ISSN (Print) - 0012-9976 | ISSN (Online) - 2349-8846

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Factors behind the Performance of Pharmaceutical Industries in India

Changes in various policies related to trade and entry of multinational companies in the Indian pharmaceutical industry were initiated in the early 1970s. However, the pace of growth of this industry has shown a remarkable upswing only after 1991, and particularly after 2005. The introduction of pharmaceutical product patents brought new business opportunities. But the increase in competitive pressure has possibly induced the exit of small and inefficient firms and plants from the market. Against this backdrop, it is necessary to assess the performance of the pharmaceutical industry and find the factors responsible for the variation in industry efficiency and productivity. In this paper, stochastic frontier analysis has been used to estimate the efficiencies of plants using unit-level panel data (2000-05). An analysis of the forces of variation in the efficiencies and productivities of these industrial units has been conducted. Plants with low efficiencies have not survived - they have either merged with other plants or been compelled to discontinue their operations. Managerial skill and wage rates have had a significant positive effect on the performance of these plants. Some of the newly identified areas, with special facilities, are conducive to better performance.

Relative Tax Performances

Analysis for Selected States in India In a federal form of government structure like that of India, the state-level governments receive supplementary budgetary resources from the central government as support for the former

Economic Growth and Regional Divergence-in India, 1960 to 1995

Sugata Marjit Chiranjib Neogi The current literature on regional convergence has centred on the empirical relationship between initial income and its long run growth rate found among the regions in the developed countries. The fundamental basis of the 'converging' outcome is the neo-classical assumption of the law of diminishing returns to capital In contrast to the conventional results of the developed countries, the present paper has found that Indian states have been diverging over the period of last 35 years, Moreover, this result does not nullify the role of planning through disbursement of development funds across the states. The Indian scenario exhibits interesting relationship between private and public capital in the regional contextLater a simple model is developed to highlight the relationship between growth and public investment.

Impact of Liberalisation on Performance of Indian Industries-A Firm Level Study

of Indian Industries A Firm Level Study Chiranjib Neogi Buddhadeb Ghosh This paper tries to see the impact of liberalisation on the performance of selected Indian industries with firm level data. The performance indicators chosen for this study are growth of value added, capital intensity, labour productivity (partial productivity indicator) and total factor productivity (TFP). The paper also observes the performance of these industries in terms of inter-temporal changes in efficiency from 1989 to 1994. It concludes that productivity growth and efficiency level have not improved as per expectation during the post-reform period and the distribution of efficiency is skewed. However, the time period is not long enough to reach any final conclusion. But such study is needed to review the impact of liberalisation on Indian industries for better monitoring of reform policies.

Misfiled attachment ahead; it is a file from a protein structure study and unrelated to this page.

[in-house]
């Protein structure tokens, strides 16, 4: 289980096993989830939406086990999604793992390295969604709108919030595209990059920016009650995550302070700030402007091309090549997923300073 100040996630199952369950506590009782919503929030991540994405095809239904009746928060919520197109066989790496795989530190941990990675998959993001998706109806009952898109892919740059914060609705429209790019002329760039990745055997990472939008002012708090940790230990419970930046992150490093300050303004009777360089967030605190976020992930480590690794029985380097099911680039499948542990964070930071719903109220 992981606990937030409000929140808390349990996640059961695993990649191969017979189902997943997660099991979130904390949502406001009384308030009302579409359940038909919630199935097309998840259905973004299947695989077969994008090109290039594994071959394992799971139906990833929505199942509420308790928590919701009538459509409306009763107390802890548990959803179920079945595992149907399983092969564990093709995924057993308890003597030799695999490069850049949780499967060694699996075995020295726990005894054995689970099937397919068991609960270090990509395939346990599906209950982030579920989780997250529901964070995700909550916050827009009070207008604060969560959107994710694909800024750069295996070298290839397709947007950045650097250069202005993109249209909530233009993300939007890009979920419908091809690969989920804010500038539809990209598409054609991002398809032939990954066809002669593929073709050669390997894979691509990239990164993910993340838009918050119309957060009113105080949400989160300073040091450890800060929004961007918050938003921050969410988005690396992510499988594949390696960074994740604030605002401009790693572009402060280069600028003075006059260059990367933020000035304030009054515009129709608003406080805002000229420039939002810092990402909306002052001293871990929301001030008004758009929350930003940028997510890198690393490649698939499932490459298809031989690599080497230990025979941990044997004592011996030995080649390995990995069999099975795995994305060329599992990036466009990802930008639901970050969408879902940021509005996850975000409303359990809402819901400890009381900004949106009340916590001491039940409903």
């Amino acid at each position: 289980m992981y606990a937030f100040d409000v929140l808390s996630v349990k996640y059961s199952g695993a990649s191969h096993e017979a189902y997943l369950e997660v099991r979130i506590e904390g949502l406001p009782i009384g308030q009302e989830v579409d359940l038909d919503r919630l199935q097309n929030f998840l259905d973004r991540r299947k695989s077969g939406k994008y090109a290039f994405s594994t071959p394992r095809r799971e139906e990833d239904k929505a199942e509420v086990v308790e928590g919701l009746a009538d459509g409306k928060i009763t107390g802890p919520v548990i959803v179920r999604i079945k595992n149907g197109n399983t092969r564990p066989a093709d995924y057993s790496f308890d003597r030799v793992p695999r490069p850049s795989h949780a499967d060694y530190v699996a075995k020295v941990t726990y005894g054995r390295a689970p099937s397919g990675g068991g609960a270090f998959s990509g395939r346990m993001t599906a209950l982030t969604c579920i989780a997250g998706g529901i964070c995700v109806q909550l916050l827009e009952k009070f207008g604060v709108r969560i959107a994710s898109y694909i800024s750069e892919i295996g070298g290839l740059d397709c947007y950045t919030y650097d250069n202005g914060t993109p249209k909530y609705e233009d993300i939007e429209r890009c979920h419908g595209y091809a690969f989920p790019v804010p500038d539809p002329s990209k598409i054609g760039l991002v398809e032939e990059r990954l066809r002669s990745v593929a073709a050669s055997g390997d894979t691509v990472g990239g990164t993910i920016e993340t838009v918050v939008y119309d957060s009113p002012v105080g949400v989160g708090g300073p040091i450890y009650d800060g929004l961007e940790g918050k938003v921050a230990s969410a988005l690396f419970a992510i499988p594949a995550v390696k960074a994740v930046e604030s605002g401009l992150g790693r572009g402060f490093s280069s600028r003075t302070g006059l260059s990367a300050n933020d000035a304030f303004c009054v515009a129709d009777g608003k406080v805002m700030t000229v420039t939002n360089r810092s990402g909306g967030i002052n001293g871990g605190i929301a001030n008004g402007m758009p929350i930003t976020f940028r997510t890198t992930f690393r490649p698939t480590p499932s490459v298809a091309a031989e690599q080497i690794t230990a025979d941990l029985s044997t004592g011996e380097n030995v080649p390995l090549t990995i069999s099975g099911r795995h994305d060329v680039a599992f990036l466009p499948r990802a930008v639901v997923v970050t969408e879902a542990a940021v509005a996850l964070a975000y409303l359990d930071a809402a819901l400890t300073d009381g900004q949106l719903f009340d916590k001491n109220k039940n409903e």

Technology-Intensive Industrialisation in LDCs-Experience of Indian Industries

in LDCs Experience of Indian Industries Dipankor Coondoo Chiranjib Neogi Buddhadeb Ghosh The growth and composition of industries have been fast changing in the LDCs mainly through foreign collaborations during the last few decades. But does this tendency of technology import generate efficient utilisation of inputs when the process is becoming more capital deepening as reflected in rising capital coefficients? This study aims at revealing some interesting phenomena regarding the performance of Indian manufacturing industries over the period 1974-75 to 1985-86. First, the growth of output in individual industries and their corresponding changes in capital coefficients have been studied. Second, a decomposition analysis has been done to find out the factors responsible for the rise in capital-output ratio. Finally the question of efficiency is examined from the relationship between capital-labour ratios and labour productivities by a comparative static analysis over different time spans. The study shows that while output grows at a very moderate rate, capital coefficients, on the other hand, rise at remarkably high rates. But this increasing capital coefficient fail to produce higher labour productivities across industries. Hence inefficiency of input used is the order of Indian industries during the period under review.
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